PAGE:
As we all now filmmaking can be tough, what were some of the downside of going out on your own?

I don’t have much frame of reference cos I’ve always been an indie guy. But juggling filmmaking, the day job and parenthood can be a little rough sometimes. But totally worth it.

On the flip side, what were the upsides of doing it by yourself?
Independence! And the control that comes with it.
That’s what I love about your Mychoverse, you have complete creative control over it. 

What were the differences for you between working on an established property like Night Of The Living Dead or Silent Night Bloody Night as opposed to working on a Brand New work like Kerb Crawlers?

There was a level of freedom with an original property like Kerb Crawlers, which I didn’t feel we had with the remakes. We could literally take the film in any direction, across any number of genres. With NOTLDR, we took the film in a number of direction within the zombie siege sub-genre, but it was still within that box. With SNBN, we chafed against the complex giallo-esque plot, so we ended up following the original more than I would have liked.

With Kerb Crawlers, we set up our protagonists in Act One, then flip the tables entirely in Act Two, by Act Three we’ve changed it up again.

When I saw From Dusk Til Dawn at the cinema, it had an immense effect on me. Starting as a hard-boiled crime film and then flipping to a vampire monster movie so suddenly, showed me how a film could manipulate and subvert an audience’s expectations.

Basically, I love mindfucking the audience.

If there was one piece of advice you could give to filmmakers, apart from 'just make movies' what would it be?

Just make movies.


Learn basic storytelling.

The ability to convey information through mise-en-scene.

Show don’t tell.

Horror is one of the purest forms of cinema, the intention is to make the audience feel something: fear. It’s all well and good having beautifully composed shots but if they don’t convey meaning, then you have to rely on the characters spouting exposition, and in a horror film that will grind your film to a halt.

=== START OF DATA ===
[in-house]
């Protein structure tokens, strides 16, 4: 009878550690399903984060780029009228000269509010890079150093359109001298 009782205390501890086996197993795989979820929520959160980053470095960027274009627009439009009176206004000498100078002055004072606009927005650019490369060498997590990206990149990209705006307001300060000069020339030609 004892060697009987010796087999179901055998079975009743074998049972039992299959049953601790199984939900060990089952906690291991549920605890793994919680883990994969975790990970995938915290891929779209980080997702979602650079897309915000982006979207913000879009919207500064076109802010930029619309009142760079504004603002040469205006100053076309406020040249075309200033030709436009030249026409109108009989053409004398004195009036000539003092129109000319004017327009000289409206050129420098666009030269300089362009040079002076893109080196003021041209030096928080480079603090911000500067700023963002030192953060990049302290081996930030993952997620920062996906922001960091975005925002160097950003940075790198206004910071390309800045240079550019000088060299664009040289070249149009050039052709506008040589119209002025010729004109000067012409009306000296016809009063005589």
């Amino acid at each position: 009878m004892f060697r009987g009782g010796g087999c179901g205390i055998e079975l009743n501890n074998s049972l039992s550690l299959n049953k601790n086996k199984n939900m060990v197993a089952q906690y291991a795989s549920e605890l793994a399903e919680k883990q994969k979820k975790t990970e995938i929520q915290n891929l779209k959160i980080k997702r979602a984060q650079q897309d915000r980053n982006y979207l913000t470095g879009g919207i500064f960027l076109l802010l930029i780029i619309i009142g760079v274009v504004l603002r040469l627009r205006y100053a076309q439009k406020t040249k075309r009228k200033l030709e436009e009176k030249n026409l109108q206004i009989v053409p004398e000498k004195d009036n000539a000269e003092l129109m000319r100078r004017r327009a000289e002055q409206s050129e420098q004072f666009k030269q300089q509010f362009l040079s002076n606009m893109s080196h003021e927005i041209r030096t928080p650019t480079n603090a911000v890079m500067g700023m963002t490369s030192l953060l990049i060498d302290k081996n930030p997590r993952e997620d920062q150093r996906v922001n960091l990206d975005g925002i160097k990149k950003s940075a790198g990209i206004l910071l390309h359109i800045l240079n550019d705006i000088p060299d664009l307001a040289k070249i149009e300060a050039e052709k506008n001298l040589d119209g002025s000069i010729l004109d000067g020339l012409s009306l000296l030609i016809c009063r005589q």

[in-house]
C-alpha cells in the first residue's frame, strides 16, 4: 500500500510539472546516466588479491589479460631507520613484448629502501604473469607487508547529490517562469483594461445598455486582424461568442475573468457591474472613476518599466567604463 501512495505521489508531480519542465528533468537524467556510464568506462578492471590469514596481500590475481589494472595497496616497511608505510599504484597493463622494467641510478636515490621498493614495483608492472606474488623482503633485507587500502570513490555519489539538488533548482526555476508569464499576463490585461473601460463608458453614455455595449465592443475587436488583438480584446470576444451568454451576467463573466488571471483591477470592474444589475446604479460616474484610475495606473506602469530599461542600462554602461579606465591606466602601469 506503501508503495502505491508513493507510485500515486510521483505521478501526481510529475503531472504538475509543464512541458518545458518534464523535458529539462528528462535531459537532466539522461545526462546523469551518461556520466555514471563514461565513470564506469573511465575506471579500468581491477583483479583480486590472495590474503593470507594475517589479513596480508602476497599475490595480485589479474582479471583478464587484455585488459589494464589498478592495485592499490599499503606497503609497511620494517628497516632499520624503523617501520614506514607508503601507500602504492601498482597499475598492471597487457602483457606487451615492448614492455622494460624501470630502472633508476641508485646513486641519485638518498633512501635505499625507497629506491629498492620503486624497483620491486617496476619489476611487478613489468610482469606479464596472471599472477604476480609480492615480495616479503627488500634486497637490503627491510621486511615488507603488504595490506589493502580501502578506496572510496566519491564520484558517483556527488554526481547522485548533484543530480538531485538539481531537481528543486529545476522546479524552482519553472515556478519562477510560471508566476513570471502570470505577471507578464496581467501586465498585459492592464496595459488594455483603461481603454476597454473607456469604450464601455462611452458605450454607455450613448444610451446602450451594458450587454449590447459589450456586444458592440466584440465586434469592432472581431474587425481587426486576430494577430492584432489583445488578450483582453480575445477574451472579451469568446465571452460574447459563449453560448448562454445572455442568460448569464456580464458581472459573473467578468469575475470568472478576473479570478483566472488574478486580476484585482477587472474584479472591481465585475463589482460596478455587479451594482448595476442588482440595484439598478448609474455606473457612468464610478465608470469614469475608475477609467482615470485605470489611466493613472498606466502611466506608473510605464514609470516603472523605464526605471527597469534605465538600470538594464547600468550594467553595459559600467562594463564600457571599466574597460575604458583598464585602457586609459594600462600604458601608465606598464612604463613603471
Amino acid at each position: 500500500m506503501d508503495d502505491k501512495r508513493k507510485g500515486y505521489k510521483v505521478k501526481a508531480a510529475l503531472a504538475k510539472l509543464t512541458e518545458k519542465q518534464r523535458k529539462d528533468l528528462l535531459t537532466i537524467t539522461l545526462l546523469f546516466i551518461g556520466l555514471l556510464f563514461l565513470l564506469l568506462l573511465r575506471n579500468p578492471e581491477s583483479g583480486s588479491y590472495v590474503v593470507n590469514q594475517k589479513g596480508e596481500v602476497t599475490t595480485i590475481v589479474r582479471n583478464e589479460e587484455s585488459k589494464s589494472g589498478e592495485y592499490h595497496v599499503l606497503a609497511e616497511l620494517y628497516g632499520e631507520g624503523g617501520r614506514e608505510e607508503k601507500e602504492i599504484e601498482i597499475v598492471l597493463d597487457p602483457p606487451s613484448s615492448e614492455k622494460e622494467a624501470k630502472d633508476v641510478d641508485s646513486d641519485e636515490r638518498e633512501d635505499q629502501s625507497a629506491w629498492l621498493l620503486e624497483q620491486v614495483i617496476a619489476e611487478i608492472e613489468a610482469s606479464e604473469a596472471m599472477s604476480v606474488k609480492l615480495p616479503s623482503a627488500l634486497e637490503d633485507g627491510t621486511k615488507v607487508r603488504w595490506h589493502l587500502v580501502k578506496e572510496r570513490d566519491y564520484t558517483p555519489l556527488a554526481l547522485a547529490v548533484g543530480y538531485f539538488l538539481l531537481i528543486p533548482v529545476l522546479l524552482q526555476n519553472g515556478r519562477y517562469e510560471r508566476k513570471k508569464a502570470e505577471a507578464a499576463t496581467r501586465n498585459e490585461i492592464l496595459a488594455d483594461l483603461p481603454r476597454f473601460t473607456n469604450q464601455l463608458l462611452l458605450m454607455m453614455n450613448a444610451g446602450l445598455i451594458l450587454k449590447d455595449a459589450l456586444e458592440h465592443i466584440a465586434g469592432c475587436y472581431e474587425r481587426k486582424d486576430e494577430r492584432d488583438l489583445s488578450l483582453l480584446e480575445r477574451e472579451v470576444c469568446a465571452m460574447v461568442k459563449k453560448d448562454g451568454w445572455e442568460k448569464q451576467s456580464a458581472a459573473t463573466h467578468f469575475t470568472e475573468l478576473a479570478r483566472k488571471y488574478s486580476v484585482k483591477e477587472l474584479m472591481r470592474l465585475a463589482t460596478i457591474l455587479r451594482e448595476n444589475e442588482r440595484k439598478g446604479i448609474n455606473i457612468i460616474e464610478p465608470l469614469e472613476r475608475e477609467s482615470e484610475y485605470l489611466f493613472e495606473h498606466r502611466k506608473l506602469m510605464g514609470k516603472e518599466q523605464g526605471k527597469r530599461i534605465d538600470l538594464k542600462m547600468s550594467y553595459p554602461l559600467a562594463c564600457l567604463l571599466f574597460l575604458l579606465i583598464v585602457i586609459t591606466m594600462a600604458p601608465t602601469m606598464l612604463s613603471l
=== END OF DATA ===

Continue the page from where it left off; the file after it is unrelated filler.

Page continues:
The angle of a shot, and the way you cut to another shot: 100% affects the meaning of your film. Learn the grammar of cinematography.

And finally, what is next for James Plumb?

Middle of last year, I decided to put the filming on the back-burner due to health reasons within my family. It was a hard decision, but the right one for me at the time. The day after I made the decision, Wayne Simmons (author, horror convention organiser and lovely humanoid) dropped me a message to ask if I’d like to take part in a zombie novella event as part of David Moody’s (author, bald and also lovely humanoid) Infected Books label. I was speechless.

When I did regain my speech, I told him I was honoured but could I have twenty-four hours to think about it. I’d just decided to put my family first and although I’d written a number of scripts over the past few years, it had been awhile since I had written prose, let alone a novella.

But I was intrigued. It was a challenge; could I write a novella? And I had an idea, originally it was a film idea, one that I had plotted out, and written about 40 pages of script for. But there were elements of the idea, which appeared to work better as prose.

So I bit the bullet and agreed.

Aaaaand it was a challenge. A fun/rewarding/terrifying/frustrating challenge.

Funny thing about the feedback from early proofs of LM, everyone said it’d make a great film. So I may dust off that script and finish it…

The book is “Little Monster”, it’s out on Amazon Kindle from 1 June 2016 as part of the Year of the Zombie event. Blurb below:

Your six-year-old daughter has been bitten by a zombie and now hungers for human flesh.

What do you do?

Do you double tap her in the brain?

Or do you become the ultimate enabler and feed her human flesh?

And where do you get human flesh from?

This is the dilemma that Gareth and Jen face with their beautiful daughter Ana.

What will they do?

And how far will it go?

You can pick up a copy of 'Little Monster' now at HERE